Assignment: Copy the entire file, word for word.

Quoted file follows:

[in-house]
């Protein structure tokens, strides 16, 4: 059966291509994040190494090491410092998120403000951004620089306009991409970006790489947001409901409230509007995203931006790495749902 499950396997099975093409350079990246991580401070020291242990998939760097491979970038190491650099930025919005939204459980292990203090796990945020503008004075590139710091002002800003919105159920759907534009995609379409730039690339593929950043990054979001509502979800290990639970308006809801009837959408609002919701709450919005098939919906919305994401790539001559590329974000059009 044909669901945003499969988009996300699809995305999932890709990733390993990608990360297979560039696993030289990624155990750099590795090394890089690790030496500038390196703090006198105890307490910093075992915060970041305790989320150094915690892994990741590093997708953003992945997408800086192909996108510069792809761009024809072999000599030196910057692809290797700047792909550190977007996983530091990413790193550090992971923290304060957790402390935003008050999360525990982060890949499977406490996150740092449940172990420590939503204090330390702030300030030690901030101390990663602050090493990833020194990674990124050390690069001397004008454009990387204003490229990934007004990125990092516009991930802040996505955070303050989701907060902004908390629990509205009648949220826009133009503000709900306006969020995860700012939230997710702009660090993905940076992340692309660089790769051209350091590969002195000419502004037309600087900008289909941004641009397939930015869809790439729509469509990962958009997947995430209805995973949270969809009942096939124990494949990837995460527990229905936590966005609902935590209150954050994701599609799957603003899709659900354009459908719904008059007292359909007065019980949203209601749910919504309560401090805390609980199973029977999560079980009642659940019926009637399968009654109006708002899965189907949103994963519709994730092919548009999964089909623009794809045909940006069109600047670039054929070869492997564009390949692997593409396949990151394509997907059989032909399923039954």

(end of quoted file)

[in-house]
């Protein structure tokens, strides 16, 4: 059966291509994040190494090491410092998120403000951004620089306009991409970006790489947001409901409230509007995203931006790495749902 499950396997099975093409350079990246991580401070020291242990998939760097491979970038190491650099930025919005939204459980292990203090796990945020503008004075590139710091002002800003919105159920759907534009995609379409730039690339593929950043990054979001509502979800290990639970308006809801009837959408609002919701709450919005098939919906919305994401790539001559590329974000059009 044909669901945003499969988009996300699809995305999932890709990733390993990608990360297979560039696993030289990624155990750099590795090394890089690790030496500038390196703090006198105890307490910093075992915060970041305790989320150094915690892994990741590093997708953003992945997408800086192909996108510069792809761009024809072999000599030196910057692809290797700047792909550190977007996983530091990413790193550090992971923290304060957790402390935003008050999360525990982060890949499977406490996150740092449940172990420590939503204090330390702030300030030690901030101390990663602050090493990833020194990674990124050390690069001397004008454009990387204003490229990934007004990125990092516009991930802040996505955070303050989701907060902004908390629990509205009648949220826009133009503000709900306006969020995860700012939230997710702009660090993905940076992340692309660089790769051209350091590969002195000419502004037309600087900008289909941004641009397939930015869809790439729509469509990962958009997947995430209805995973949270969809009942096939124990494949990837995460527990229905936590966005609902935590209150954050994701599609799957603003899709659900354009459908719904008059007292359909007065019980949203209601749910919504309560401090805390609980199973029977999560079980009642659940019926009637399968009654109006708002899965189907949103994963519709994730092919548009999964089909623009794809045909940006069109600047670039054929070869492997564009390949692997593409396949990151394509997907059989032909399923039954």